Thursday, 3 November 2011
Some odd phrases and their origins
Some of these phrases were extant in the Regency as well as in the Renaissance/Middle ages; some, like ‘currying Favel’ had disappeared and the modern version, ‘currying favour’ had replaced it. The ‘twinkling of a bedstaff’ had become ‘twinkling of a bedpost’ being no more than an expression used without meaning. My thanks to Brewer’s ‘Phrase and Fable’; an excellent book.
To curry is to groom a horse, in this case the horse is a centaur named Favel, from one of the many fables of the middle ages, a fourteenth century satire. Favel symbolises cunning and bestial degradation and to curry this ill natured creature is to murmur flattery or to act in a sycophantic fashion.
Twinkling of a bedstaff
A typical medieval bed was a frame raised on legs, the middle of the bed filled with ropes woven back and forth, which would have been pre-stretched, ie used ropes so they did not stretch and sag but provided some give. Above this would be a tick filled, according to the status of the owner, with hay, straw, flock or down. The flock would be throwster’s waste, the ends cut away from a loom, or poor quality wool not suitable for weaving, or ends of cloth too small or poor quality to use as patches and shredded. This palliasse was held in place at the sides of the bed by bedstaffs, which were removable, to allow removal and turning of the mattress, and were also used to beat the mattress as both flock and down are inclined to clump; the removal of an uncomfortable lump in the bed was dealt with in the twinkling of a bedstaff.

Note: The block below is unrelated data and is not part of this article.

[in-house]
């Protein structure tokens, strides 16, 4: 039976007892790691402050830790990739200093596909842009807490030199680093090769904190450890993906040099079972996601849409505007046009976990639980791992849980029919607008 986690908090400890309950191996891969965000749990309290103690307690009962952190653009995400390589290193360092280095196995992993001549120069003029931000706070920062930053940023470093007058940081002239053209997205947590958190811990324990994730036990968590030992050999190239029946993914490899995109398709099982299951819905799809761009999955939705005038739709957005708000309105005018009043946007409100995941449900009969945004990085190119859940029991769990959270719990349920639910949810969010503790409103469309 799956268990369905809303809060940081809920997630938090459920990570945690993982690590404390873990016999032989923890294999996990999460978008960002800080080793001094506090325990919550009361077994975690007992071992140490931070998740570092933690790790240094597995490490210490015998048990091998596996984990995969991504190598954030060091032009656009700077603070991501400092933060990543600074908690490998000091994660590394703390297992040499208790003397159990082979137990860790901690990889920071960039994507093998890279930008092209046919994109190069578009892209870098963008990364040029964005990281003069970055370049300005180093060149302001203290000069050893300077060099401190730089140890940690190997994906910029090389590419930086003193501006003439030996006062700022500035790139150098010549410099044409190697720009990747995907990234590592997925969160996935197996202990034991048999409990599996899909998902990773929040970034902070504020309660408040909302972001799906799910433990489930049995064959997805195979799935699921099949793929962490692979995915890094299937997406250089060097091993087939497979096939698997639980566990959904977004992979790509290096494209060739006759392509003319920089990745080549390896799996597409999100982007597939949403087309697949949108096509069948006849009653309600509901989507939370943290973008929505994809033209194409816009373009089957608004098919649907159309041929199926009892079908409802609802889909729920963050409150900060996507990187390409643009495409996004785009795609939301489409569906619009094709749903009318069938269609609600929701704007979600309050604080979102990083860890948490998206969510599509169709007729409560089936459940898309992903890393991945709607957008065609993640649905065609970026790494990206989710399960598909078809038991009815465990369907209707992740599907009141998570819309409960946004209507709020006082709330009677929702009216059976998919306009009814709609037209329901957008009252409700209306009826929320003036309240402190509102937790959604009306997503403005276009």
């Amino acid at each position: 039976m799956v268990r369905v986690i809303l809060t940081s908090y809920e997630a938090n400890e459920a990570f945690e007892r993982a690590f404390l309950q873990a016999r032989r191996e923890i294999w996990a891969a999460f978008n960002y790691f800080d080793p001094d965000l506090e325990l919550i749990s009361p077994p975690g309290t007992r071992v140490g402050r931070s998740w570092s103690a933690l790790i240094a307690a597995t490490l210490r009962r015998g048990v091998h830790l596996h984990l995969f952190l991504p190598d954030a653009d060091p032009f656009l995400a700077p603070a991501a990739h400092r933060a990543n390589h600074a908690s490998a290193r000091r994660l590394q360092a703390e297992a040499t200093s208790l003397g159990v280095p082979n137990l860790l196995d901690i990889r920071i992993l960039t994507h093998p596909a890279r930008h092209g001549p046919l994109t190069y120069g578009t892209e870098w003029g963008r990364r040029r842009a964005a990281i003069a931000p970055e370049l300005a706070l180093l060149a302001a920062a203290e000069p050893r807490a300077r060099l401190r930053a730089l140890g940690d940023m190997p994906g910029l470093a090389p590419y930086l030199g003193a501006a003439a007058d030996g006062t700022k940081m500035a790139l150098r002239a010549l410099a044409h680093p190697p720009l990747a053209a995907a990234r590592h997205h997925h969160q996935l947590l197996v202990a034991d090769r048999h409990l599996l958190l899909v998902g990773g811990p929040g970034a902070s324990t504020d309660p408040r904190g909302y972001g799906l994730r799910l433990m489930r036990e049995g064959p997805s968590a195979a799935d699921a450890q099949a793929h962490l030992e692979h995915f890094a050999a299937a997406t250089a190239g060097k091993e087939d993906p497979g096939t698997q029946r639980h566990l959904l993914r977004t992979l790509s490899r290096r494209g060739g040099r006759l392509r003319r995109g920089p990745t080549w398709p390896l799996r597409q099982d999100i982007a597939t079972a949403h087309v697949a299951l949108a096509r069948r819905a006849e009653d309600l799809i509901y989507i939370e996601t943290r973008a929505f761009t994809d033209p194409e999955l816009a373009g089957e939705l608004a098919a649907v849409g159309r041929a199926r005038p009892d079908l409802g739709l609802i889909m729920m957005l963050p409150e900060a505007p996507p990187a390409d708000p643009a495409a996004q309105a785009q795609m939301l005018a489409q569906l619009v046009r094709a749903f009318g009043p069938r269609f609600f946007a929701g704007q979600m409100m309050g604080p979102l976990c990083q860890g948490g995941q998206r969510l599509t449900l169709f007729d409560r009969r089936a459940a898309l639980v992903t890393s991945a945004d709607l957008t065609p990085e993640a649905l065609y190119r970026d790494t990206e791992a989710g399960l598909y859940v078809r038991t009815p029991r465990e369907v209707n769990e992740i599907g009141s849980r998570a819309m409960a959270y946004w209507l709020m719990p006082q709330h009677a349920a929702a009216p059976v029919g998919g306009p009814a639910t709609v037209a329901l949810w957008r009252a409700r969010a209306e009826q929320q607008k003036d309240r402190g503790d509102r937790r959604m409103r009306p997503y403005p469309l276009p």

To know a Hawk from a Heronshaw
A Heronshaw [aka harns’aw [Suffolk], heronsew, hernshaw] is the English mangling of the Old French herounçel, a young heron [Chambers English Dictionary and several Medieval cookbooks]; this is obviously a prey animal: the hawk is as obviously a raptor. To know a hawk from a heronshaw means not to be fooled by the fact that both have feathers and to see further than a specious argument or seeming fact. Shakespeare’s version is to know a hawk from a a handsaw [Hamlet] suggests that either the word had fallen into disuse with the saying remaining, or it had just become further mangled; note the Suffolk dialect version which could easily be so mangled. Later reintroduction of the word heronshaw is confused by the ‘shaw’ part [‘strip of wood at edge of field] to define it as a place where herons nest.
The saints go marching in for several phrases:
To follow like a Tantony Pig
St Anthony was patron saint of pigs among other things, and his followers were also hospitallers. They were customarily gifted the cab pig [runt] of a litter which was permitted to root around freely in towns, and would follow around anyone they thought might feed them.
Bartholomew poppet [doll]/pig/baby
St Bartholomew’s Fair [24th August and surrounding days, usually a three day fair, later stretching to 2 weeks] was where one might buy many fine goods like dolls usually over-dressed to attract little girls [so no different to Barbie and Sindy then] leading to a Bartholomew poppet, later baby, later doll, being a term for a tawdry [see below] overdressed woman. A Bartholomew swine/hog/pig is a very fat person as the swine were fattened for Bartholomew’s Fair. The later term ‘Bartholomew baby’ for a young, overdressed man superseded its use for a woman.
A contraction of St Audrey, which name is itself a contraction of the Saxon saint Etheldreda. Audrey is the name used from the end of the 15th century/beginning of the 16th so the word dates back no further than that. It probably stems from the fashion in the late 17th century of selling cheap lace necklaces at St Audrey’s Fair which have association with the saint who is supposed to have died of a neck tumour [goitre?] as God’s punishment for a youthful addiction to showy necklaces [Bede].